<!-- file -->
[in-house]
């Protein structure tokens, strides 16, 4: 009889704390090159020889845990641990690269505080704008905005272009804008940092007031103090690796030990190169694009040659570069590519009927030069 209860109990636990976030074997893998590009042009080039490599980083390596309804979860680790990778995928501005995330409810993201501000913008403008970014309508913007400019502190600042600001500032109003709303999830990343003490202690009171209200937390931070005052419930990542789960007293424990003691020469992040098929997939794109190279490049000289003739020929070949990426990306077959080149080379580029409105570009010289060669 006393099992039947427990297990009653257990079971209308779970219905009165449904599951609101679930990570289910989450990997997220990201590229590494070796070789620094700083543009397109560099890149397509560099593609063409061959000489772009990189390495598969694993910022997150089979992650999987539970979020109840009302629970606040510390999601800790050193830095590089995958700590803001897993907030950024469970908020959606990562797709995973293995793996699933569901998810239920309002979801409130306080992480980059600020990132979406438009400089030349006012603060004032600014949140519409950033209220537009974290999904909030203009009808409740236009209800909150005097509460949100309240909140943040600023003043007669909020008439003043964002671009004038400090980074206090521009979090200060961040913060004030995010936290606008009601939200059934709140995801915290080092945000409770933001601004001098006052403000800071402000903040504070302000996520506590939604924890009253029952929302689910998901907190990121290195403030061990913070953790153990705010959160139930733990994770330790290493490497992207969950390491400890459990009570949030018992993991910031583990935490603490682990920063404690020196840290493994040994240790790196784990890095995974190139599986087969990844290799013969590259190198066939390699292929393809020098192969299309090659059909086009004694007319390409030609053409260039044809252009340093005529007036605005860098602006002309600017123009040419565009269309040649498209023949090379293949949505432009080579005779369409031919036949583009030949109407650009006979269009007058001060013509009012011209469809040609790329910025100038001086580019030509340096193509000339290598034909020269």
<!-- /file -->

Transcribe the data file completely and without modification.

[in-house]
């Protein structure tokens, strides 16, 4: 009889704390090159020889845990641990690269505080704008905005272009804008940092007031103090690796030990190169694009040659570069590519009927030069 209860109990636990976030074997893998590009042009080039490599980083390596309804979860680790990778995928501005995330409810993201501000913008403008970014309508913007400019502190600042600001500032109003709303999830990343003490202690009171209200937390931070005052419930990542789960007293424990003691020469992040098929997939794109190279490049000289003739020929070949990426990306077959080149080379580029409105570009010289060669 006393099992039947427990297990009653257990079971209308779970219905009165449904599951609101679930990570289910989450990997997220990201590229590494070796070789620094700083543009397109560099890149397509560099593609063409061959000489772009990189390495598969694993910022997150089979992650999987539970979020109840009302629970606040510390999601800790050193830095590089995958700590803001897993907030950024469970908020959606990562797709995973293995793996699933569901998810239920309002979801409130306080992480980059600020990132979406438009400089030349006012603060004032600014949140519409950033209220537009974290999904909030203009009808409740236009209800909150005097509460949100309240909140943040600023003043007669909020008439003043964002671009004038400090980074206090521009979090200060961040913060004030995010936290606008009601939200059934709140995801915290080092945000409770933001601004001098006052403000800071402000903040504070302000996520506590939604924890009253029952929302689910998901907190990121290195403030061990913070953790153990705010959160139930733990994770330790290493490497992207969950390491400890459990009570949030018992993991910031583990935490603490682990920063404690020196840290493994040994240790790196784990890095995974190139599986087969990844290799013969590259190198066939390699292929393809020098192969299309090659059909086009004694007319390409030609053409260039044809252009340093005529007036605005860098602006002309600017123009040419565009269309040649498209023949090379293949949505432009080579005779369409031919036949583009030949109407650009006979269009007058001060013509009012011209469809040609790329910025100038001086580019030509340096193509000339290598034909020269």